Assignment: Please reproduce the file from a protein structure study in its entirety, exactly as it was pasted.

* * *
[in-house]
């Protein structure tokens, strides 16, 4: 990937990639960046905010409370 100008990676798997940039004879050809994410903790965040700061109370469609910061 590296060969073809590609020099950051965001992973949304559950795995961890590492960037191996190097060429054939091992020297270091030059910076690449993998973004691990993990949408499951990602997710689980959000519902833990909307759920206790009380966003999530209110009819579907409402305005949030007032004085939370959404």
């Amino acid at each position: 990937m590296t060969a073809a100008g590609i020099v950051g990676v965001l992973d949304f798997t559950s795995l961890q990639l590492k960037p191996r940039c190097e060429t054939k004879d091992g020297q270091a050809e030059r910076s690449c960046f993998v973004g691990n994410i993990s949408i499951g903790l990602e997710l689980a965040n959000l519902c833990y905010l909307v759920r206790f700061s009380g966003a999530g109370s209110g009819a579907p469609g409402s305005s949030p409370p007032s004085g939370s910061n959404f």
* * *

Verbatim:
[in-house]
């Protein structure tokens, strides 16, 4: 990937990639960046905010409370 100008990676798997940039004879050809994410903790965040700061109370469609910061 590296060969073809590609020099950051965001992973949304559950795995961890590492960037191996190097060429054939091992020297270091030059910076690449993998973004691990993990949408499951990602997710689980959000519902833990909307759920206790009380966003999530209110009819579907409402305005949030007032004085939370959404």
């Amino acid at each position: 990937m590296t060969a073809a100008g590609i020099v950051g990676v965001l992973d949304f798997t559950s795995l961890q990639l590492k960037p191996r940039c190097e060429t054939k004879d091992g020297q270091a050809e030059r910076s690449c960046f993998v973004g691990n994410i993990s949408i499951g903790l990602e997710l689980a965040n959000l519902c833990y905010l909307v759920r206790f700061s009380g966003a999530g109370s209110g009819a579907p469609g409402s305005s949030p409370p007032s004085g939370s910061n959404f």